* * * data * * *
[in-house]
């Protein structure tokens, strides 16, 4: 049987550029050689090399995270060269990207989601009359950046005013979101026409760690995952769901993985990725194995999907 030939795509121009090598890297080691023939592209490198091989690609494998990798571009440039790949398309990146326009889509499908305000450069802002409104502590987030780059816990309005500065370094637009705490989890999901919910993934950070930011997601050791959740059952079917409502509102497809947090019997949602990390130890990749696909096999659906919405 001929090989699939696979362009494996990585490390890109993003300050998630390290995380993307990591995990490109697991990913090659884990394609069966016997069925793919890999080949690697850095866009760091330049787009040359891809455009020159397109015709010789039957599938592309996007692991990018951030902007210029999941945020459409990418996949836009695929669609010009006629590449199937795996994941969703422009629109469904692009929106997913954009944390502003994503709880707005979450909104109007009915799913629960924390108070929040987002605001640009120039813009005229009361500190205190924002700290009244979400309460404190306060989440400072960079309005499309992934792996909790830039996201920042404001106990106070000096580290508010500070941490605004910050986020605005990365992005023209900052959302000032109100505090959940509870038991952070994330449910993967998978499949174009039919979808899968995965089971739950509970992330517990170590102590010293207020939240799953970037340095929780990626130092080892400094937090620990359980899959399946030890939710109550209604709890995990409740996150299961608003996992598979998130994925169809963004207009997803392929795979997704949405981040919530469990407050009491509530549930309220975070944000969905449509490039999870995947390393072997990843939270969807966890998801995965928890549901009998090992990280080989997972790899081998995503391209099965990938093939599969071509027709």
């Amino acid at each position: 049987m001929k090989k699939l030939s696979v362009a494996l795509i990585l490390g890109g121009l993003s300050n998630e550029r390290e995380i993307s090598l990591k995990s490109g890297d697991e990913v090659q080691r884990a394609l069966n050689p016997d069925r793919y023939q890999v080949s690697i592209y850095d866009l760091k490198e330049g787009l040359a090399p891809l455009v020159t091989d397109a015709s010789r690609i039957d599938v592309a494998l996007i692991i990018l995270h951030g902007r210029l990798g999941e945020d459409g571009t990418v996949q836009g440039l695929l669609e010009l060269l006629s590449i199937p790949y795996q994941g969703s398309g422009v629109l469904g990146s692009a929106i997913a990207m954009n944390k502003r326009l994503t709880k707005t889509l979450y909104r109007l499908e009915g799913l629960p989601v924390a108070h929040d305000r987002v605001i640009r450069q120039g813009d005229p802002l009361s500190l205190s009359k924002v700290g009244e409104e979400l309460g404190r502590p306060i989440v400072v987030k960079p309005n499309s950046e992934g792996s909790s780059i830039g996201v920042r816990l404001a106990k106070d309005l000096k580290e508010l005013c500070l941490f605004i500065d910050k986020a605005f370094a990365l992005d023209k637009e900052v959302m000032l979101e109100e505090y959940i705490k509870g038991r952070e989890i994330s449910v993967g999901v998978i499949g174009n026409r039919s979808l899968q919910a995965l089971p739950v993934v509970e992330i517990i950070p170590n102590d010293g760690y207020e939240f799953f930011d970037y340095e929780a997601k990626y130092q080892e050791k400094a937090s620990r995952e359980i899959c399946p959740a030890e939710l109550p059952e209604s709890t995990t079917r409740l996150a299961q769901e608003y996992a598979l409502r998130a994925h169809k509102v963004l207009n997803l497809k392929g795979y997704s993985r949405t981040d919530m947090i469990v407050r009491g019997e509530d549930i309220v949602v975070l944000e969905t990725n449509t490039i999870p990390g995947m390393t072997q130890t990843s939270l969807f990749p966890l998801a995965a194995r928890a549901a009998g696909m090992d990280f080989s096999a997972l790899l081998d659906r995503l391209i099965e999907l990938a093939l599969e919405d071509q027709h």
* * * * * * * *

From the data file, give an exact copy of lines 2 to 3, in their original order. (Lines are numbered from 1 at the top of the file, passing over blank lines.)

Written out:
């Protein structure tokens, strides 16, 4: 049987550029050689090399995270060269990207989601009359950046005013979101026409760690995952769901993985990725194995999907 030939795509121009090598890297080691023939592209490198091989690609494998990798571009440039790949398309990146326009889509499908305000450069802002409104502590987030780059816990309005500065370094637009705490989890999901919910993934950070930011997601050791959740059952079917409502509102497809947090019997949602990390130890990749696909096999659906919405 001929090989699939696979362009494996990585490390890109993003300050998630390290995380993307990591995990490109697991990913090659884990394609069966016997069925793919890999080949690697850095866009760091330049787009040359891809455009020159397109015709010789039957599938592309996007692991990018951030902007210029999941945020459409990418996949836009695929669609010009006629590449199937795996994941969703422009629109469904692009929106997913954009944390502003994503709880707005979450909104109007009915799913629960924390108070929040987002605001640009120039813009005229009361500190205190924002700290009244979400309460404190306060989440400072960079309005499309992934792996909790830039996201920042404001106990106070000096580290508010500070941490605004910050986020605005990365992005023209900052959302000032109100505090959940509870038991952070994330449910993967998978499949174009039919979808899968995965089971739950509970992330517990170590102590010293207020939240799953970037340095929780990626130092080892400094937090620990359980899959399946030890939710109550209604709890995990409740996150299961608003996992598979998130994925169809963004207009997803392929795979997704949405981040919530469990407050009491509530549930309220975070944000969905449509490039999870995947390393072997990843939270969807966890998801995965928890549901009998090992990280080989997972790899081998995503391209099965990938093939599969071509027709």
């Amino acid at each position: 049987m001929k090989k699939l030939s696979v362009a494996l795509i990585l490390g890109g121009l993003s300050n998630e550029r390290e995380i993307s090598l990591k995990s490109g890297d697991e990913v090659q080691r884990a394609l069966n050689p016997d069925r793919y023939q890999v080949s690697i592209y850095d866009l760091k490198e330049g787009l040359a090399p891809l455009v020159t091989d397109a015709s010789r690609i039957d599938v592309a494998l996007i692991i990018l995270h951030g902007r210029l990798g999941e945020d459409g571009t990418v996949q836009g440039l695929l669609e010009l060269l006629s590449i199937p790949y795996q994941g969703s398309g422009v629109l469904g990146s692009a929106i997913a990207m954009n944390k502003r326009l994503t709880k707005t889509l979450y909104r109007l499908e009915g799913l629960p989601v924390a108070h929040d305000r987002v605001i640009r450069q120039g813009d005229p802002l009361s500190l205190s009359k924002v700290g009244e409104e979400l309460g404190r502590p306060i989440v400072v987030k960079p309005n499309s950046e992934g792996s909790s780059i830039g996201v920042r816990l404001a106990k106070d309005l000096k580290e508010l005013c500070l941490f605004i500065d910050k986020a605005f370094a990365l992005d023209k637009e900052v959302m000032l979101e109100e505090y959940i705490k509870g038991r952070e989890i994330s449910v993967g999901v998978i499949g174009n026409r039919s979808l899968q919910a995965l089971p739950v993934v509970e992330i517990i950070p170590n102590d010293g760690y207020e939240f799953f930011d970037y340095e929780a997601k990626y130092q080892e050791k400094a937090s620990r995952e359980i899959c399946p959740a030890e939710l109550p059952e209604s709890t995990t079917r409740l996150a299961q769901e608003y996992a598979l409502r998130a994925h169809k509102v963004l207009n997803l497809k392929g795979y997704s993985r949405t981040d919530m947090i469990v407050r009491g019997e509530d549930i309220v949602v975070l944000e969905t990725n449509t490039i999870p990390g995947m390393t072997q130890t990843s939270l969807f990749p966890l998801a995965a194995r928890a549901a009998g696909m090992d990280f080989s096999a997972l790899l081998d659906r995503l391209i099965e999907l990938a093939l599969e919405d071509q027709h």